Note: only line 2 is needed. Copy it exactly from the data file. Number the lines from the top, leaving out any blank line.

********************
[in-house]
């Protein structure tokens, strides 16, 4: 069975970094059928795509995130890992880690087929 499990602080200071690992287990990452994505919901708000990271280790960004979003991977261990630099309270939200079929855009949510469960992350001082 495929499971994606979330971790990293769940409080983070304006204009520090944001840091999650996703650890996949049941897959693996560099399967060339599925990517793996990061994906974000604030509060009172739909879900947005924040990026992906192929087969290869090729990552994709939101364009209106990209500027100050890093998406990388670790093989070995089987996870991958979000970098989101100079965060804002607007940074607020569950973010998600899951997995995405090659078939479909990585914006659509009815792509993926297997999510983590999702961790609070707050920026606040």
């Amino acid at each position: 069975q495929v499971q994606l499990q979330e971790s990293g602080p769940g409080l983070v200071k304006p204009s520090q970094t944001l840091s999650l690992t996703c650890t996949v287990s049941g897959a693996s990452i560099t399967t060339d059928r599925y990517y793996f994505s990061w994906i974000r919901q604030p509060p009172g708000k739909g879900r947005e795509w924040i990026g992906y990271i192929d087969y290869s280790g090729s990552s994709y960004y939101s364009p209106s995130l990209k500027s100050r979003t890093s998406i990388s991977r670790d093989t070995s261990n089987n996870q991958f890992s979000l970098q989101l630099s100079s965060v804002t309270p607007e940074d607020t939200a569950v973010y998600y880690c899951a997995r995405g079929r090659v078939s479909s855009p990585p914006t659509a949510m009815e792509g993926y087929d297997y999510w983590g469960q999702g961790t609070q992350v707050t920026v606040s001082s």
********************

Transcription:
């Protein structure tokens, strides 16, 4: 069975970094059928795509995130890992880690087929 499990602080200071690992287990990452994505919901708000990271280790960004979003991977261990630099309270939200079929855009949510469960992350001082 495929499971994606979330971790990293769940409080983070304006204009520090944001840091999650996703650890996949049941897959693996560099399967060339599925990517793996990061994906974000604030509060009172739909879900947005924040990026992906192929087969290869090729990552994709939101364009209106990209500027100050890093998406990388670790093989070995089987996870991958979000970098989101100079965060804002607007940074607020569950973010998600899951997995995405090659078939479909990585914006659509009815792509993926297997999510983590999702961790609070707050920026606040």